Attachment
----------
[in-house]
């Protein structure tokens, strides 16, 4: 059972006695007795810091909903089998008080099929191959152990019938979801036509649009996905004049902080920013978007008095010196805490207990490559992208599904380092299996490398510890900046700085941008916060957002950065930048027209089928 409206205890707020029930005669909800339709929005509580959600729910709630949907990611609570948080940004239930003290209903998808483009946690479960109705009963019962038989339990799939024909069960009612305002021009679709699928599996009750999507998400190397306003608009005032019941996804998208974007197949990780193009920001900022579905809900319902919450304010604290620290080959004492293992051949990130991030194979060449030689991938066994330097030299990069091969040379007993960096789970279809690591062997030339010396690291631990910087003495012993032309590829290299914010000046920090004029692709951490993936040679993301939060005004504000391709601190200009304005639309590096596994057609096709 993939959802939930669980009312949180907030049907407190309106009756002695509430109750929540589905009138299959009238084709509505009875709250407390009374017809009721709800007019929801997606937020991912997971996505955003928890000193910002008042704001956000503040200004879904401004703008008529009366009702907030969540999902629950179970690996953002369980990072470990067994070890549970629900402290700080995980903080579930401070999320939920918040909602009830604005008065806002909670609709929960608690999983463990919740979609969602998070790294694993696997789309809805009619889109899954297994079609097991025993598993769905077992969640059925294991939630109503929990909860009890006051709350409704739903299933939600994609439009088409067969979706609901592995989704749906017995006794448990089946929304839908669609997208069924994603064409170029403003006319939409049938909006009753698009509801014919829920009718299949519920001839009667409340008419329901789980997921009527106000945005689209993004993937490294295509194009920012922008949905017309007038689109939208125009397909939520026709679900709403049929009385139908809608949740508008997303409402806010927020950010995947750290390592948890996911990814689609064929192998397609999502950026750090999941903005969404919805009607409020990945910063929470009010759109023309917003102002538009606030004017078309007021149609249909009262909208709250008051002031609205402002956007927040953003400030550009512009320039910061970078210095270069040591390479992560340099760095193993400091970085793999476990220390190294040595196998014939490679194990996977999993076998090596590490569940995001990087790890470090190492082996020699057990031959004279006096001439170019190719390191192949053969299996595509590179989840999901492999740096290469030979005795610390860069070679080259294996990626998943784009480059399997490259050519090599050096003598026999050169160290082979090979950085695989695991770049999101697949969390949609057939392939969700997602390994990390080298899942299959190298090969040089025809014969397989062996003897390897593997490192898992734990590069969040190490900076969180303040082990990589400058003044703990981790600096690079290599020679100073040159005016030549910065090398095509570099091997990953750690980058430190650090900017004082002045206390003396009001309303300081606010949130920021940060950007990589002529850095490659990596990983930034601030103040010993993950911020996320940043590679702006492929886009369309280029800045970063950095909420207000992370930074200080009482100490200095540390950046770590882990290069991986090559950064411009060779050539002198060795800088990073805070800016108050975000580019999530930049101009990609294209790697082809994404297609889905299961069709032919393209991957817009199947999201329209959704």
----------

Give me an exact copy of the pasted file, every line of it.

[in-house]
């Protein structure tokens, strides 16, 4: 059972006695007795810091909903089998008080099929191959152990019938979801036509649009996905004049902080920013978007008095010196805490207990490559992208599904380092299996490398510890900046700085941008916060957002950065930048027209089928 409206205890707020029930005669909800339709929005509580959600729910709630949907990611609570948080940004239930003290209903998808483009946690479960109705009963019962038989339990799939024909069960009612305002021009679709699928599996009750999507998400190397306003608009005032019941996804998208974007197949990780193009920001900022579905809900319902919450304010604290620290080959004492293992051949990130991030194979060449030689991938066994330097030299990069091969040379007993960096789970279809690591062997030339010396690291631990910087003495012993032309590829290299914010000046920090004029692709951490993936040679993301939060005004504000391709601190200009304005639309590096596994057609096709 993939959802939930669980009312949180907030049907407190309106009756002695509430109750929540589905009138299959009238084709509505009875709250407390009374017809009721709800007019929801997606937020991912997971996505955003928890000193910002008042704001956000503040200004879904401004703008008529009366009702907030969540999902629950179970690996953002369980990072470990067994070890549970629900402290700080995980903080579930401070999320939920918040909602009830604005008065806002909670609709929960608690999983463990919740979609969602998070790294694993696997789309809805009619889109899954297994079609097991025993598993769905077992969640059925294991939630109503929990909860009890006051709350409704739903299933939600994609439009088409067969979706609901592995989704749906017995006794448990089946929304839908669609997208069924994603064409170029403003006319939409049938909006009753698009509801014919829920009718299949519920001839009667409340008419329901789980997921009527106000945005689209993004993937490294295509194009920012922008949905017309007038689109939208125009397909939520026709679900709403049929009385139908809608949740508008997303409402806010927020950010995947750290390592948890996911990814689609064929192998397609999502950026750090999941903005969404919805009607409020990945910063929470009010759109023309917003102002538009606030004017078309007021149609249909009262909208709250008051002031609205402002956007927040953003400030550009512009320039910061970078210095270069040591390479992560340099760095193993400091970085793999476990220390190294040595196998014939490679194990996977999993076998090596590490569940995001990087790890470090190492082996020699057990031959004279006096001439170019190719390191192949053969299996595509590179989840999901492999740096290469030979005795610390860069070679080259294996990626998943784009480059399997490259050519090599050096003598026999050169160290082979090979950085695989695991770049999101697949969390949609057939392939969700997602390994990390080298899942299959190298090969040089025809014969397989062996003897390897593997490192898992734990590069969040190490900076969180303040082990990589400058003044703990981790600096690079290599020679100073040159005016030549910065090398095509570099091997990953750690980058430190650090900017004082002045206390003396009001309303300081606010949130920021940060950007990589002529850095490659990596990983930034601030103040010993993950911020996320940043590679702006492929886009369309280029800045970063950095909420207000992370930074200080009482100490200095540390950046770590882990290069991986090559950064411009060779050539002198060795800088990073805070800016108050975000580019999530930049101009990609294209790697082809994404297609889905299961069709032919393209991957817009199947999201329209959704």